Monday, March 16, 2015

Soil Contaminants and Best Practices for Healthy Gardens

As we know the soil contamination does harm to plants, animals and humans health. We have to figure out the way to avoid it. How do plants get contaminated? There are several ways which include deposition from that air, uptake into plant roots, and direct contamination by garden soil. Also, there are some barriers that limit heavy metal transfer into crops. ♦ Soil-Root Barrier: Some toxic metals (such as lead) have low solubility in most soils, and do not readily enter the plant through roots. ♦ Root-Shoot Barrier: Most toxic metals bind relatively strongly in roots, and movement to other plant parts is limited. ♦ Shoot-Fruit Barrier: Most toxic metals are largely excluded from entering the reproductive parts (fruits, seeds) of the crop, remaining instead in the vegetative.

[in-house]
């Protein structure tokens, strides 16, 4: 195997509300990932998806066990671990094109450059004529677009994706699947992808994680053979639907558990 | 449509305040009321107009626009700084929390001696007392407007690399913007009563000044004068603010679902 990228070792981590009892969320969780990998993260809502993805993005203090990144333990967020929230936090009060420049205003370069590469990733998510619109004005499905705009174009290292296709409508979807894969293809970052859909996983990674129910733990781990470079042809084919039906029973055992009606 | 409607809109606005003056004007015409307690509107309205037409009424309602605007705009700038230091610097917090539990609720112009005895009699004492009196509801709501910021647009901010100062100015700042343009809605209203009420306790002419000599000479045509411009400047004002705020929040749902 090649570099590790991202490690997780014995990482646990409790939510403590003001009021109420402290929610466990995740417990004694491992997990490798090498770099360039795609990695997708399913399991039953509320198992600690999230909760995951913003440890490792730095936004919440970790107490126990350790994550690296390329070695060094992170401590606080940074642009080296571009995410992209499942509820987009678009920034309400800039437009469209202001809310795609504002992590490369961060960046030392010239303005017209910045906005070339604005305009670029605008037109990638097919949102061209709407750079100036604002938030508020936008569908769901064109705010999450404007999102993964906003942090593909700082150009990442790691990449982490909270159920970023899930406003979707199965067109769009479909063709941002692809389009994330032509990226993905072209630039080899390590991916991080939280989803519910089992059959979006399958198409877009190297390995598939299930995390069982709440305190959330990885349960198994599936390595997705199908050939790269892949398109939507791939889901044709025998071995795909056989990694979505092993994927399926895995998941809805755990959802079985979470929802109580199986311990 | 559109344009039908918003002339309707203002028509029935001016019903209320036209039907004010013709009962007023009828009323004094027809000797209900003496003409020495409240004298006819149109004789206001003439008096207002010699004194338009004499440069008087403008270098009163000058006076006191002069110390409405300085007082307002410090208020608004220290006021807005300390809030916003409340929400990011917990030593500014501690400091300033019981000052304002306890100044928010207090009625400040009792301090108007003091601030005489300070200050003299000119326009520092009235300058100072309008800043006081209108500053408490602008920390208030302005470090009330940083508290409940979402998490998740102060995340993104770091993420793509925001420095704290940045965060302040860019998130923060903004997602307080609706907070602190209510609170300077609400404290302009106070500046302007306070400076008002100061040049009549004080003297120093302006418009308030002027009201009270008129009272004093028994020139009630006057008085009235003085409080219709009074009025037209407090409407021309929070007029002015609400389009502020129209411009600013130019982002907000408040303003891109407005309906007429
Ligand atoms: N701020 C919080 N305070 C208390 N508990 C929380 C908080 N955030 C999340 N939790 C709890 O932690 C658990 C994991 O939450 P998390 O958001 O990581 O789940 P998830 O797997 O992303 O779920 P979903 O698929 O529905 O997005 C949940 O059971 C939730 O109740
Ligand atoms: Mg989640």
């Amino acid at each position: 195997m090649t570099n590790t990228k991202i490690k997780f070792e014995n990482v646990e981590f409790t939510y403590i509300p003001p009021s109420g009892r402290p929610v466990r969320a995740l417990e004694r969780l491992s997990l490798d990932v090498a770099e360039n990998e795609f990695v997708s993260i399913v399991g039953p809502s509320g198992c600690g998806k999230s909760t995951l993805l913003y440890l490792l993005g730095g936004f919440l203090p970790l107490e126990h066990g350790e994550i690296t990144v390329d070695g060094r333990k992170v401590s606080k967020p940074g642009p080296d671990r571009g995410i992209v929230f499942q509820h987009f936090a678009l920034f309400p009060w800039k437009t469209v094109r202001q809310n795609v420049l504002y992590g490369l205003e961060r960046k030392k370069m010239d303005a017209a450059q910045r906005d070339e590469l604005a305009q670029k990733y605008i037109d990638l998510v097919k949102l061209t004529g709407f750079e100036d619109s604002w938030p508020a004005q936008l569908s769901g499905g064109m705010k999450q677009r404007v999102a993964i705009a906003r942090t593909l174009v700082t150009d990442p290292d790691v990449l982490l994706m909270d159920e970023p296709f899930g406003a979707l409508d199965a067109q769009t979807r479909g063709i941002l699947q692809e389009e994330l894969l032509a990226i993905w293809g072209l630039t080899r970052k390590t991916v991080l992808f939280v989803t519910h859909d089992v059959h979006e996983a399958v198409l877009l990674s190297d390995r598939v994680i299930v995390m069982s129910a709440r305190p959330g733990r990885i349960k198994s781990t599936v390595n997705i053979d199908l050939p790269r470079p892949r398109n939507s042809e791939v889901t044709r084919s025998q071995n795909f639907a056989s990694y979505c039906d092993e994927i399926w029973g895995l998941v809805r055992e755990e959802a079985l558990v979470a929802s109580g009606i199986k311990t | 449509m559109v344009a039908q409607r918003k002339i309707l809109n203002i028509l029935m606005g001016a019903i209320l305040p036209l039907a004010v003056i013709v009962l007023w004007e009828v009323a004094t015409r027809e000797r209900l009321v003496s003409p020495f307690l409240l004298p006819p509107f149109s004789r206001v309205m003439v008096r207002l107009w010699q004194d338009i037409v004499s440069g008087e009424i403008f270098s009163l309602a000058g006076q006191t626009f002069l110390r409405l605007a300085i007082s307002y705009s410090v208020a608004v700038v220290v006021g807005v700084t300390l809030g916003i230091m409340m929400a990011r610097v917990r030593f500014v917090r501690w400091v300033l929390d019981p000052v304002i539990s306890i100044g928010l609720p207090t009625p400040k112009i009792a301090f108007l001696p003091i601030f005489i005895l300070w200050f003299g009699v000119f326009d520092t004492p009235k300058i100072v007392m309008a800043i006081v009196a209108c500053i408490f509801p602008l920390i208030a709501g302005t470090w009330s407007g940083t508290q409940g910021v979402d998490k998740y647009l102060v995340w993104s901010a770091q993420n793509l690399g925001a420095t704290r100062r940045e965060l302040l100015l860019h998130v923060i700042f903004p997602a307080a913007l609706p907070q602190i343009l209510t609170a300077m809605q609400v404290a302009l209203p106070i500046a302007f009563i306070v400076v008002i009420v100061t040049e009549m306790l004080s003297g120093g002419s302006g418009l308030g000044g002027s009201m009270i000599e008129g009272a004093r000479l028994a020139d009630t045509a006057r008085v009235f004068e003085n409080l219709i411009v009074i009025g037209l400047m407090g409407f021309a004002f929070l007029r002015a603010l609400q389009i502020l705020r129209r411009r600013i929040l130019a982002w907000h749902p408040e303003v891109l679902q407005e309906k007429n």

However, if some soil are already contaminated what should we do? Some garden crops can take advantage of these natural barriers. The suitable plants include Vegetable Fruits and Seeds: tomatoes, eggplant, peppers, okra (seed pods only), squash (summer and winter), corn, cucumber, melons, peas and beans (shelled or cleaned very thoroughly), onions (bulb only) ♦ Tree Fruits: apples, pears ♦ Berries: blueberries, strawberries, raspberries, blackberries (if cleaned very thoroughly).




source:
http://cwmi.css.cornell.edu/Soil_Contaminants.pdf

By: Di Wang

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